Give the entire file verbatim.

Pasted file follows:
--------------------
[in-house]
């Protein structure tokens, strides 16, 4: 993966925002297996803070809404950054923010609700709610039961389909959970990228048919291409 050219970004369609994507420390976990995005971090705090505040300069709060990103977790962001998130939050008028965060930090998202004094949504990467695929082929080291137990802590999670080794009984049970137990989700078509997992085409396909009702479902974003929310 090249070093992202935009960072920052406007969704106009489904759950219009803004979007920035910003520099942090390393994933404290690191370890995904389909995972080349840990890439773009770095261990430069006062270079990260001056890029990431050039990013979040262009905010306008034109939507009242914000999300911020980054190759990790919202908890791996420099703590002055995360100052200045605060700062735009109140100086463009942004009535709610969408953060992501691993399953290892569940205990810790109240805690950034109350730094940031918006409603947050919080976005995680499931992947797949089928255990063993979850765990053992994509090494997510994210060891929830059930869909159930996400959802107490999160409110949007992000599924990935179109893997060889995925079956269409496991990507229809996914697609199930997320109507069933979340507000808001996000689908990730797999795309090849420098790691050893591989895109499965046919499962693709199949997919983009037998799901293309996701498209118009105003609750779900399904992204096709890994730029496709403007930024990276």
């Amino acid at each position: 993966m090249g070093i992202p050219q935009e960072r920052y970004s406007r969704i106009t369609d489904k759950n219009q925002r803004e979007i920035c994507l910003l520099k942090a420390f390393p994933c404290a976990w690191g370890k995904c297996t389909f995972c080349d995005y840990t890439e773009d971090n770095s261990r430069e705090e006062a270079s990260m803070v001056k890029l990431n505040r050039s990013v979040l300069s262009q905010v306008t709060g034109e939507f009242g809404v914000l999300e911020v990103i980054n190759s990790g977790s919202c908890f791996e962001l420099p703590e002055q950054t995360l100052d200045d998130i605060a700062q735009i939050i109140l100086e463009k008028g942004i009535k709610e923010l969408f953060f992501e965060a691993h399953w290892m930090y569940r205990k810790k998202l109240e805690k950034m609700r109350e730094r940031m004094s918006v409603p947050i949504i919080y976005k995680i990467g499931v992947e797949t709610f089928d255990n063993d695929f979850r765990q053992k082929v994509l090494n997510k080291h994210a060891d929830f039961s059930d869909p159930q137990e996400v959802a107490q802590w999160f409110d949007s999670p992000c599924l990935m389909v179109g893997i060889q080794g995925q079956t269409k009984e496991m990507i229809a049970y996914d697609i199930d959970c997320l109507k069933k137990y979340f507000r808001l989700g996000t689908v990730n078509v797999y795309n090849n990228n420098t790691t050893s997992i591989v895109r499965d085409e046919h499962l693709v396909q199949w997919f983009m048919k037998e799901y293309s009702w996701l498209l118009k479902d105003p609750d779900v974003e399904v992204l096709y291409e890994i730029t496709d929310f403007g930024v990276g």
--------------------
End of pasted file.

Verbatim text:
[in-house]
């Protein structure tokens, strides 16, 4: 993966925002297996803070809404950054923010609700709610039961389909959970990228048919291409 050219970004369609994507420390976990995005971090705090505040300069709060990103977790962001998130939050008028965060930090998202004094949504990467695929082929080291137990802590999670080794009984049970137990989700078509997992085409396909009702479902974003929310 090249070093992202935009960072920052406007969704106009489904759950219009803004979007920035910003520099942090390393994933404290690191370890995904389909995972080349840990890439773009770095261990430069006062270079990260001056890029990431050039990013979040262009905010306008034109939507009242914000999300911020980054190759990790919202908890791996420099703590002055995360100052200045605060700062735009109140100086463009942004009535709610969408953060992501691993399953290892569940205990810790109240805690950034109350730094940031918006409603947050919080976005995680499931992947797949089928255990063993979850765990053992994509090494997510994210060891929830059930869909159930996400959802107490999160409110949007992000599924990935179109893997060889995925079956269409496991990507229809996914697609199930997320109507069933979340507000808001996000689908990730797999795309090849420098790691050893591989895109499965046919499962693709199949997919983009037998799901293309996701498209118009105003609750779900399904992204096709890994730029496709403007930024990276």
């Amino acid at each position: 993966m090249g070093i992202p050219q935009e960072r920052y970004s406007r969704i106009t369609d489904k759950n219009q925002r803004e979007i920035c994507l910003l520099k942090a420390f390393p994933c404290a976990w690191g370890k995904c297996t389909f995972c080349d995005y840990t890439e773009d971090n770095s261990r430069e705090e006062a270079s990260m803070v001056k890029l990431n505040r050039s990013v979040l300069s262009q905010v306008t709060g034109e939507f009242g809404v914000l999300e911020v990103i980054n190759s990790g977790s919202c908890f791996e962001l420099p703590e002055q950054t995360l100052d200045d998130i605060a700062q735009i939050i109140l100086e463009k008028g942004i009535k709610e923010l969408f953060f992501e965060a691993h399953w290892m930090y569940r205990k810790k998202l109240e805690k950034m609700r109350e730094r940031m004094s918006v409603p947050i949504i919080y976005k995680i990467g499931v992947e797949t709610f089928d255990n063993d695929f979850r765990q053992k082929v994509l090494n997510k080291h994210a060891d929830f039961s059930d869909p159930q137990e996400v959802a107490q802590w999160f409110d949007s999670p992000c599924l990935m389909v179109g893997i060889q080794g995925q079956t269409k009984e496991m990507i229809a049970y996914d697609i199930d959970c997320l109507k069933k137990y979340f507000r808001l989700g996000t689908v990730n078509v797999y795309n090849n990228n420098t790691t050893s997992i591989v895109r499965d085409e046919h499962l693709v396909q199949w997919f983009m048919k037998e799901y293309s009702w996701l498209l118009k479902d105003p609750d779900v974003e399904v992204l096709y291409e890994i730029t496709d929310f403007g930024v990276g």